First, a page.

Know what ‘consensus’ is first, Anifah tells opposition

Foreign Minister Anifah Aman says the opposition has mistakenly equated ‘consensus’ with ‘compromise’.

PETALING JAYA: Foreign Minister Anifah Aman has rebuked opposition parties for not understanding the meaning of the word “consensus”.

This was in relation to the Barisan Nasional (BN) manifesto which declared that the rights of Sabah and Sarawak under the Malaysia Agreement 1963 (MA63) would be “realised by consensus”.

“I was made to understand that the opposition has mocked the term ‘consensus’ in the BN manifesto.

“They are mistakenly equating ‘consensus’ with ‘compromise’,” he said in a statement today.

“Consensus is originally a Latin word that means agreement. As always, an agreement involves two or more parties.”

Anifah then reminded the opposition, especially Parti Warisan Sabah, that MA63 does not only involve Sabah and Sarawak.

“As such, the enforcement of MA63 or any amendment to it requires all the parties to work together.

“We just cannot review the agreement unilaterally because the agreement also involves the federal government,” he said.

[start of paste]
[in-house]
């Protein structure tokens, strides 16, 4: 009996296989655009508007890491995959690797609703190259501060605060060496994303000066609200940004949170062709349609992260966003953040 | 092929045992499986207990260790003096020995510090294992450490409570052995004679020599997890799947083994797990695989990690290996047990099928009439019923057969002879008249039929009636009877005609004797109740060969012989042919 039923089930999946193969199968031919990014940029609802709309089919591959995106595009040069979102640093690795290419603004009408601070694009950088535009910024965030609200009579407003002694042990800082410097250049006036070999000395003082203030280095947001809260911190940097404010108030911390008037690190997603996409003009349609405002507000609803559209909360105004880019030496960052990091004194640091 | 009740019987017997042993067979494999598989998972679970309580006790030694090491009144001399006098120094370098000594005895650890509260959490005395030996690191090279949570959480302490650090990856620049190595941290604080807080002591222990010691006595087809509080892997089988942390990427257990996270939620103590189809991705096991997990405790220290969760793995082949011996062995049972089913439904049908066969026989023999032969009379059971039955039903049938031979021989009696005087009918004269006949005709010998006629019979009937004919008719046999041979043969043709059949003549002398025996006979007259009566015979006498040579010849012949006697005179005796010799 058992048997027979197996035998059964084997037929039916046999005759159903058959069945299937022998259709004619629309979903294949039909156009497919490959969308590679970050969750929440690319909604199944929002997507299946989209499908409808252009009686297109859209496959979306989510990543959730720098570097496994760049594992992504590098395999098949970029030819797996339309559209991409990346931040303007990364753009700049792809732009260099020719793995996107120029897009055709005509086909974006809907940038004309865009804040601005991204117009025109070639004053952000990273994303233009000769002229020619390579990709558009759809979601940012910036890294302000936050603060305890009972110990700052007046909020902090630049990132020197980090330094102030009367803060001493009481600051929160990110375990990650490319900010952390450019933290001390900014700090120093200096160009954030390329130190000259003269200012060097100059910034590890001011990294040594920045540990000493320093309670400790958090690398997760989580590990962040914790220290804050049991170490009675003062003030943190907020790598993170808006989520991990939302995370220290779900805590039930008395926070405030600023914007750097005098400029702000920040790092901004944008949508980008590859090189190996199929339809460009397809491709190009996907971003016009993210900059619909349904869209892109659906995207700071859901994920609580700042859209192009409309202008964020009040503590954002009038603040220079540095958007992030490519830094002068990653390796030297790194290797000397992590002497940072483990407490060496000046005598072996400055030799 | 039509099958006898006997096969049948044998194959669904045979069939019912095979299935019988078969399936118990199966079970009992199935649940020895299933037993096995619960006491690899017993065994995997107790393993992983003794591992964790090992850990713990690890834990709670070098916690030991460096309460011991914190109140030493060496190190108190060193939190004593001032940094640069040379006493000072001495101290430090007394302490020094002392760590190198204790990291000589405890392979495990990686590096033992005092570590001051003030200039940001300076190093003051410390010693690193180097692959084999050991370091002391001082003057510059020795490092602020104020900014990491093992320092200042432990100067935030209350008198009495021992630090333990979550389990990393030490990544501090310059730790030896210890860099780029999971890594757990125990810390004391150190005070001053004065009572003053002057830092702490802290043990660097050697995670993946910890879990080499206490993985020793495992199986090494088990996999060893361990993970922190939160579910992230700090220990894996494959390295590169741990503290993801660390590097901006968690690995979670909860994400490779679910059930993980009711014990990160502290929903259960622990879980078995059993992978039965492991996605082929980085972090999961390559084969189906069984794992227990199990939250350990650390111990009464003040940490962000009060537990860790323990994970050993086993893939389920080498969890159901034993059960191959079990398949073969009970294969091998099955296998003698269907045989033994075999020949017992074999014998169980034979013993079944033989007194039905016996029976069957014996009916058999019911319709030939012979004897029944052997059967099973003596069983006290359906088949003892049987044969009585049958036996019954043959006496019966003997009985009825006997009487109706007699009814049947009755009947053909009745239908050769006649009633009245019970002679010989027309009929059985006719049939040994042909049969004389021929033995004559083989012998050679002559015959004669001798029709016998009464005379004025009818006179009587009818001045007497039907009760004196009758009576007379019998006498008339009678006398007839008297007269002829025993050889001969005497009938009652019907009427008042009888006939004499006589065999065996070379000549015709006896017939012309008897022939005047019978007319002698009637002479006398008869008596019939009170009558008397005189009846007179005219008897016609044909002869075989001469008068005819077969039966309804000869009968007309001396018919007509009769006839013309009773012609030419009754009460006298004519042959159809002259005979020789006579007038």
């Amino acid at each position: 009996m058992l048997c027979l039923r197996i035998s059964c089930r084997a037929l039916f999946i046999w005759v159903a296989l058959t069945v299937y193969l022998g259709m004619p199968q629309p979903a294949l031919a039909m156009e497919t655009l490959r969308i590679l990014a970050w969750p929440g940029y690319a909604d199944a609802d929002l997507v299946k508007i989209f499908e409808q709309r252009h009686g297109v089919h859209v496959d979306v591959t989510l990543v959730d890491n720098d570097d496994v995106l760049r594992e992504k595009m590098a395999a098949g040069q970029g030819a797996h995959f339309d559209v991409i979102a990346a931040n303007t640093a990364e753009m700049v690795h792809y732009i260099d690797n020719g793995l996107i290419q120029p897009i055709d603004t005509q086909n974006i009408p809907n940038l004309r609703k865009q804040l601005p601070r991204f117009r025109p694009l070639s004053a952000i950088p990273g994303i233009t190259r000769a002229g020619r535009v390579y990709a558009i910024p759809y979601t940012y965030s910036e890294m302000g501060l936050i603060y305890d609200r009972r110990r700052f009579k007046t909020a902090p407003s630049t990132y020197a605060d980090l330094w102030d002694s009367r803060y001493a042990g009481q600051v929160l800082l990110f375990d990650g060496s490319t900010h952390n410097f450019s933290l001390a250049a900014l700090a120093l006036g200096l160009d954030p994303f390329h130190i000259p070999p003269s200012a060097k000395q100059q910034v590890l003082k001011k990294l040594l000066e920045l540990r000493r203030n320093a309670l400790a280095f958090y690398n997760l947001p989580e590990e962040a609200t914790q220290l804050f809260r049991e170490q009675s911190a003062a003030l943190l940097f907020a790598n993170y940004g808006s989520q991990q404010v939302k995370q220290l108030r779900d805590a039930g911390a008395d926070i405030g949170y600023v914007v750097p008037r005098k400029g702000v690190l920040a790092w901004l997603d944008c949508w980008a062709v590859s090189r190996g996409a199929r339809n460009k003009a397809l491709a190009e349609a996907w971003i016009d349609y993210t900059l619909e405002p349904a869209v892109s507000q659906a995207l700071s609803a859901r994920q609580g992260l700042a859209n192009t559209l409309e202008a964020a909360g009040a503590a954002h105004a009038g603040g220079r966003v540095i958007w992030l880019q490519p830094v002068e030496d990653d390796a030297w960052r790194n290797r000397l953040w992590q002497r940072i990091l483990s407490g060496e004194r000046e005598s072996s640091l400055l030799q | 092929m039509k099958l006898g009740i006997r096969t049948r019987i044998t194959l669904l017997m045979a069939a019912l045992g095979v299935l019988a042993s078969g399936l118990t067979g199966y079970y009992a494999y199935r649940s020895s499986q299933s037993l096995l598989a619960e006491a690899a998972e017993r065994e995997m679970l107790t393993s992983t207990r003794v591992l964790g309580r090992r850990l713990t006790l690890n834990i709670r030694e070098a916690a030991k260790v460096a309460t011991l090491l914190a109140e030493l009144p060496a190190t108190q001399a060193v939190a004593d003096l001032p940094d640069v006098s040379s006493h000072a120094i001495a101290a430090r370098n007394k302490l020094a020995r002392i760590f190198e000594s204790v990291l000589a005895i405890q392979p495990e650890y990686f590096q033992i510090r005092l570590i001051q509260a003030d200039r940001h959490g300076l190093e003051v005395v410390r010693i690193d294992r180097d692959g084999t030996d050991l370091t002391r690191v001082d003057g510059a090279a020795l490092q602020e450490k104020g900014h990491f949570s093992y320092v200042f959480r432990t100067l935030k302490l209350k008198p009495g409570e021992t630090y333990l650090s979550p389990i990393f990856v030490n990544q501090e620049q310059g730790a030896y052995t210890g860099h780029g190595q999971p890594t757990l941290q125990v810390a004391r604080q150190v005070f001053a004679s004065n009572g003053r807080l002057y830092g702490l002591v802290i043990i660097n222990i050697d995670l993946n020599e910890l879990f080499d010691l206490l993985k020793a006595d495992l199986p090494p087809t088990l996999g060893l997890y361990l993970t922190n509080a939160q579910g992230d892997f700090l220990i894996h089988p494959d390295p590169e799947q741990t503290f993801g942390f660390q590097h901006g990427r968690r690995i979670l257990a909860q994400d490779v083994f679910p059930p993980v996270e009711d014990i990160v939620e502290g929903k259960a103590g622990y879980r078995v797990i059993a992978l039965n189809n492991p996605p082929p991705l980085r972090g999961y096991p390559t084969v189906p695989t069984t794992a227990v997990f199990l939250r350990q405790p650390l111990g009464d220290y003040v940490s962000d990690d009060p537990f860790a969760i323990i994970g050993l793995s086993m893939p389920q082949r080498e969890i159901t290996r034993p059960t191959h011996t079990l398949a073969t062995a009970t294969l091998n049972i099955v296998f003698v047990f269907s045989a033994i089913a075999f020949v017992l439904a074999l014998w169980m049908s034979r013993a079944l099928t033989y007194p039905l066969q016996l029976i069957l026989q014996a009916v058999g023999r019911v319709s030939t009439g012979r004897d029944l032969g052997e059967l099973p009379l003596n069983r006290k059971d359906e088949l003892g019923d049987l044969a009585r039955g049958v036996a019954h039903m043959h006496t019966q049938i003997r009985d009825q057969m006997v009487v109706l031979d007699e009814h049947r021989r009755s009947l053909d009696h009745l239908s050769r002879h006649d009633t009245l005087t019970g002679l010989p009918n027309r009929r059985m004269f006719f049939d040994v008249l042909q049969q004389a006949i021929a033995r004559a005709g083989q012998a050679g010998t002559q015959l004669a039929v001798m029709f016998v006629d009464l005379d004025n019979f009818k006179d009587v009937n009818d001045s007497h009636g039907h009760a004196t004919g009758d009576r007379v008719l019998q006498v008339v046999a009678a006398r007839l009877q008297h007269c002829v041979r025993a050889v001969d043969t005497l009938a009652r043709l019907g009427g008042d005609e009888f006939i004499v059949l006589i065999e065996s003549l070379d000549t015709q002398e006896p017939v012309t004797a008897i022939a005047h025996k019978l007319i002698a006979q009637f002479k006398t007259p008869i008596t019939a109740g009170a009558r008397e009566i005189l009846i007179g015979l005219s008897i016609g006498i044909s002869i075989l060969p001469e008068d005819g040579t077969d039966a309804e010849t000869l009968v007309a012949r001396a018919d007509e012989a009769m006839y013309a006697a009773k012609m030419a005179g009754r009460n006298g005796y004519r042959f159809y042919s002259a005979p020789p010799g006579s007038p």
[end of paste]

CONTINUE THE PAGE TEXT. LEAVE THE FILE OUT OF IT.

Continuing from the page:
Anifah then turned the tables on the opposition, saying that even Pakatan Harapan’s (PH) manifesto promising to have a Special Ministerial Committee to review MA63 acknowledges the need for “consensus by both the federal and state governments”.

He added that such a committee and other issues raised in policy talks by PH chairman Dr Mahathir Mohamad did not offer anything new as far as Sabah and Sarawak are concerned.

“I already am the co-chair of the National Steering Committee, with Sarawak’s Nancy Shukri, and we have successfully devolved administrative matters to both state governments of Sabah and Sarawak.

“We have also moved into issues pertaining to the 40% revenue rights for the state of Sabah,” he said, adding that if BN is re-elected at the federal and state levels, there will be even more progress.

Anifah said the redundancy and replication of policies already in place by the BN government shows that PH is still in the dark when it comes to Sabah and Sarawak.

“Mahathir, in his recent ‘Policy Talk’, proposed for an exchange programme between the students of Sabah, Sarawak and Peninsular Malaysia.

“It is already in place, with both Yayasan Sabah and Yayasan Sarawak spearheading this programme.

“Had Pakatan MPs bothered to rub shoulders with Bornean MPs before scribbling what they call a manifesto, they would have known this.”

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